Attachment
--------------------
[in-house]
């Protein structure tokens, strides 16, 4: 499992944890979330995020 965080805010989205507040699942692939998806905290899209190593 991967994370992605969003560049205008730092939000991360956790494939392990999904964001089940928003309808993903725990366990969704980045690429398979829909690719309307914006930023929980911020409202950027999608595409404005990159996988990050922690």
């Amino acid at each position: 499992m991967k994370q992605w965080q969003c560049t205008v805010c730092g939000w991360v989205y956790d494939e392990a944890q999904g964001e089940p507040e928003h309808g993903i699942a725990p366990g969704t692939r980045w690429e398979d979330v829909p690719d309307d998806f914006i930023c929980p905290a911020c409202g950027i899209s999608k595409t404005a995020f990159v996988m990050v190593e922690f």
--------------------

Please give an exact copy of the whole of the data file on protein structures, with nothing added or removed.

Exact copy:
[in-house]
């Protein structure tokens, strides 16, 4: 499992944890979330995020 965080805010989205507040699942692939998806905290899209190593 991967994370992605969003560049205008730092939000991360956790494939392990999904964001089940928003309808993903725990366990969704980045690429398979829909690719309307914006930023929980911020409202950027999608595409404005990159996988990050922690």
């Amino acid at each position: 499992m991967k994370q992605w965080q969003c560049t205008v805010c730092g939000w991360v989205y956790d494939e392990a944890q999904g964001e089940p507040e928003h309808g993903i699942a725990p366990g969704t692939r980045w690429e398979d979330v829909p690719d309307d998806f914006i930023c929980p905290a911020c409202g950027i899209s999608k595409t404005a995020f990159v996988m990050v190593e922690f």